The One Superpower All Black People Possess? Detecting Blackness

Paul Mooney (Comedy Central screenshot)
Paul Mooney (Comedy Central screenshot)

Now that the Shaun King "controversy" has apparently been settled, and the right-wing trolls have returned to their cages and their shifts at Dick's Sporting Goods, I'm still legitimately fascinated with — but not surprised by — the fact that so many people doubted King's ethnicity. And I'm not talking about the cretins scouring for any reason to discredit him. But the people who weren't able to see a picture of King and immediately know "Yeah…dude definitely has some Black in him."


But again, it doesn't surprise me. Because after a lifetime of easily detecting Blackness — and interacting with non-Black people with non-existent Blackness detection meters — I've come to realize that this is a unique superpower Black people have.

A comment left on VSB put it best:

The only thing that shocked me about this was that other BLACK people didnt think he was Black. I thought that was one of our superpowers, like rhythm. I stay calling someone Black when I see someone with a press that wont quite get bone straight.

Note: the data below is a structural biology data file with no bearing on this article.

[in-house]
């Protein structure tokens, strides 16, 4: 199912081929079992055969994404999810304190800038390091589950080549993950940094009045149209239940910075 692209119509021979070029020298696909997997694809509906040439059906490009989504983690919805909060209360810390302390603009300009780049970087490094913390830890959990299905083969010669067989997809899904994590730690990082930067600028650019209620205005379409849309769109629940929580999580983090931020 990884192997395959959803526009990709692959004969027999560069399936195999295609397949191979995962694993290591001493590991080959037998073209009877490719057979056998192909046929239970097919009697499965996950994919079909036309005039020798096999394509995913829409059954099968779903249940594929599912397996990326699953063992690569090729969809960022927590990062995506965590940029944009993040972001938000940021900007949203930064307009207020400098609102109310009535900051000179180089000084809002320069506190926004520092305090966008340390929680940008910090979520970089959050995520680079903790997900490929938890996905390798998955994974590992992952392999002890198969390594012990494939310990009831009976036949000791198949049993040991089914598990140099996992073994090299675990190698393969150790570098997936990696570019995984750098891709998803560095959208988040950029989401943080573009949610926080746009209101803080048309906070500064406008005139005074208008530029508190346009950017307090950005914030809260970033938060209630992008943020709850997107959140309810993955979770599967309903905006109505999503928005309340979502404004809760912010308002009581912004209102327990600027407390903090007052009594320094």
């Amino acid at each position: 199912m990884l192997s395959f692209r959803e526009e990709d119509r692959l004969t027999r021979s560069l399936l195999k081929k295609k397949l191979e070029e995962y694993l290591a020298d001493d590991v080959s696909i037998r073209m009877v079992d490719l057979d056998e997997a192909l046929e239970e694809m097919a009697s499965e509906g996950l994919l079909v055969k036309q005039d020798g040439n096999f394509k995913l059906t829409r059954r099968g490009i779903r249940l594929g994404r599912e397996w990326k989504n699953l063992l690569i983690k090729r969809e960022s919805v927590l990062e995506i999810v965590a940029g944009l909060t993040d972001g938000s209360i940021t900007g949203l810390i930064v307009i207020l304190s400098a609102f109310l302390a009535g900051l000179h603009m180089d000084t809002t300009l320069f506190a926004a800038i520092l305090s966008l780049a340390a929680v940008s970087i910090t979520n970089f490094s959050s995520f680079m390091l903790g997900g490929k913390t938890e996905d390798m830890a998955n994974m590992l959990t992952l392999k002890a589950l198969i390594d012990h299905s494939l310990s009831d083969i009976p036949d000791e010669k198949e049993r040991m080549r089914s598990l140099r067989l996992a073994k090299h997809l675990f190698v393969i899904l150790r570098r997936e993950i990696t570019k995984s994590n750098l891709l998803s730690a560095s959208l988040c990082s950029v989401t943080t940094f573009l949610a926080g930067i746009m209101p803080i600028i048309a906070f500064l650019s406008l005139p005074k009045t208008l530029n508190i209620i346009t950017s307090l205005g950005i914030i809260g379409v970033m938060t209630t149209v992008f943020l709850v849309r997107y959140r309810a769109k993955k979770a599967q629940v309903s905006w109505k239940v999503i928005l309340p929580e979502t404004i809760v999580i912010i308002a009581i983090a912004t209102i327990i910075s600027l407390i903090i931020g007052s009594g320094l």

But that's the thing. All Black people — even human-sized shitty bumper stickers like Montel Williams —do possess this gift. The ones who feign not to either have some type of agenda or are named "Dontavious Cornelius Lemon." You know how everyone has a great aunt who can see a woman who's been pregnant for like 35 seconds — with no signs, no symptoms, no showing, no nothing — but still somehow know that she's pregnant? And the conversation always goes the same way. 

"Congratulations, honey!"


"Your child is going to be so smart and so beautiful. I can't wait to meet her."

"Wait…what? I just had sex 17 minutes ago. How can you possibly know I'm pregnant?"

"Aunt Jackie just knows, honey. Aunt Jackie just knows."

Well, "Aunt Jackie" is "every Black person" when it comes to the detection of Blackness. It doesn't matter if you have one drop or a KFC bucket full of Zulu blood. We see Black down the hall. We see Black in the mall. We see Black across the street. We see Black across the tweets. Shit, we see Black before Black sees itself. And sometimes even when Black refuses to see itself.


Somewhere in America today a Black person is passing for White. And he's been able to fool the people at his job, the people at his church, and the people in his girlfriend's family. And that Black person is going to be in the same supermarket aisle as another Black person. And that Black person is going to take one look at him and think "Nah, bruh."

Damon Young is the editor-in-chief of VSB, a contributing opinion writer for The New York Times, and the author of What Doesn't Kill You Makes You Blacker (Ecco/HarperCollins)


Vanity in Peril

It's my blackass berfday!!!